Help during a crisis

Resources

Campus Public Safety Office
www.pdx.edu/cpso/
Emergency: 503-725-4404
Dispatch Email: cpso@pdx.edu

 

Dean of Student Life Office
www.pdx.edu/dos/
503-725-4422
AskDos@pdx.edu

 

Submit a C.A.R.E. Report

 

Portland State can feel like a large and complex institution, and when students are facing a crisis, it can be hard to know where to turn for help. PSU’s C.A.R.E. Team (Coordination Assessment Response Education) connects students with resources when they are experiencing distress and/or other issues that might impact their ability to function at their best in and outside of the classroom.

“The C.A.R.E. Team uses a systems approach to consider the constellation of issues that might be negatively impacting a student or the larger campus community,” says Michele Toppe, Associate Vice President for Students Affairs and Dean of Student Life. A residence hall advisor might contact the team with concern about a student who has become isolated, or a faculty member might reach out about a disruption occurring in the classroom. The number of cases handled by the C.A.R.E. Team varies from year to year. In the first two weeks of Fall term, there were 48 individual cases.

Students who are experiencing difficulties should contact the Dean of Student Life office, or in an emergency, they should call Campus Safety. Often cases can be resolved quickly by one of these offices, but if a situation is complex, then the C.A.R.E. Team will get involved. The team meets once a week to discuss cases in progress, but if there’s an emergency, the team can be convened any time. “I’m the convener of the team,” says Toppe. “The whole team is available for consultation and response on a 24/7 basis.”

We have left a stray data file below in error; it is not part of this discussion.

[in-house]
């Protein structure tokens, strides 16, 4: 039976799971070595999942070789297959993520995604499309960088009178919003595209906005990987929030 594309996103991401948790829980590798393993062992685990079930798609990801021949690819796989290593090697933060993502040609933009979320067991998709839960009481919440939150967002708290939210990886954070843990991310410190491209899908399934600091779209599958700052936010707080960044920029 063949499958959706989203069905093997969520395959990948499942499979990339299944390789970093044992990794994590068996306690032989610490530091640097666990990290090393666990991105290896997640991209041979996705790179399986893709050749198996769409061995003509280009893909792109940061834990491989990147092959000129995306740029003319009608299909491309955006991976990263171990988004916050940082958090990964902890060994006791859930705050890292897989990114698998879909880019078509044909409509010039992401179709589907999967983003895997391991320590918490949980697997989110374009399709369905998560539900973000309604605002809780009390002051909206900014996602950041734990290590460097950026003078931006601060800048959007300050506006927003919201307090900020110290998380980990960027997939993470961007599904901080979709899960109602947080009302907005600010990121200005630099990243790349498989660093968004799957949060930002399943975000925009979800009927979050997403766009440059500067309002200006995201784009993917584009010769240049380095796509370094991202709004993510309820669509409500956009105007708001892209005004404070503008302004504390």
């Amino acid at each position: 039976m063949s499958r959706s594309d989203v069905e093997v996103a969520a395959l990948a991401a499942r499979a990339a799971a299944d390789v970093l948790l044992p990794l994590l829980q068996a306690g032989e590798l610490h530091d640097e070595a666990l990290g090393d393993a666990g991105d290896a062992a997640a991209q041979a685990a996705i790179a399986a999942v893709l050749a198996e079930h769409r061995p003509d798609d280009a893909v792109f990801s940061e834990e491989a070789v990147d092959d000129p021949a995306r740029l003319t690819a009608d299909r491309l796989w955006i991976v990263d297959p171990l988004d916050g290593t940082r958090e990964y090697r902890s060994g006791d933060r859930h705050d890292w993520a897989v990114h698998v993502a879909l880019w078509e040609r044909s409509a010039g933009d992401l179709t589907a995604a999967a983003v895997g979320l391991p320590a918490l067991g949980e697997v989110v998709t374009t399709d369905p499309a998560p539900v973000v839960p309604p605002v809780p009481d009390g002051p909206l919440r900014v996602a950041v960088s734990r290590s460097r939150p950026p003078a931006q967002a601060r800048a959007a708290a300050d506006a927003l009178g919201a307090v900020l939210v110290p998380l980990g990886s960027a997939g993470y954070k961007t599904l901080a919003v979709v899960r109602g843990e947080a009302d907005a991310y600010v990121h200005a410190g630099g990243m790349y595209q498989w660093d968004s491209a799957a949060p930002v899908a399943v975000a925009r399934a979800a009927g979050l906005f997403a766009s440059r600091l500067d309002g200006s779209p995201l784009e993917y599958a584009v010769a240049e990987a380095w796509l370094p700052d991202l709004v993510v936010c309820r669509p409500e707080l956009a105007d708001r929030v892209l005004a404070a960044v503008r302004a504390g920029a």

The C.A.R.E. Team was formed in 2003 after the 21-year-old son of U.S. Senator Gordon Smith of Oregon killed himself while studying in Utah. Smith made an effort to destigmatize mental health issues and encourage college campuses to be proactive about helping their students through moments of crisis. “My office started meeting weekly with Student Health and Counseling,” says Toppe. “There was seed money, but also a national conversation that we were part of.”

Four years later, a Virginia Tech University student killed 32 people and wounded 17 others before killing himself. Colleges nationwide developed multi-disciplinary teams to work to prevent another such tragedy from occurring. “Our team pivoted to become that team at PSU,” says Toppe. In addition to Toppe, the C.A.R.E. team’s regular members now include C.A.R.E. Case Manager Brian Paez who also works in the Office of the Dean of Student Life, as well as representatives from Campus Public Safety, Student Health and Counseling, Conduct and Community Standards, Women’s Resource Center, and Housing and Residence Life.

In addition to responding to crises, the team takes steps to help support students before problems arise or issues become more complicated. This fall, the team sent letters to students whose home addresses were in areas affected by the year’s catastrophic hurricanes and fires, offering them assistance returning to campus if they needed it. A few students asked for help with furniture, because all of their belongings had been destroyed. Another student had planned to go home for a visit before school started in September, but there was no longer a home to go to. The C.A.R.E. Team helped him move into University Pointe for that span of time. The C.A.R.E. Team also assists students as they navigate university processes when they encounter major life circumstances, such as the death of family member, or illness, or an emergency medical procedure.

“I hope students know that the C.A.R.E. Team and the other resources are here to support their success, both academically and personally,” says Toppe. “They don’t need to know specifically what they’re looking for. If they need help in navigating campus resources or have any complex issues and they’re not sure what to do, they should come to the Office of the Dean of Student Life.”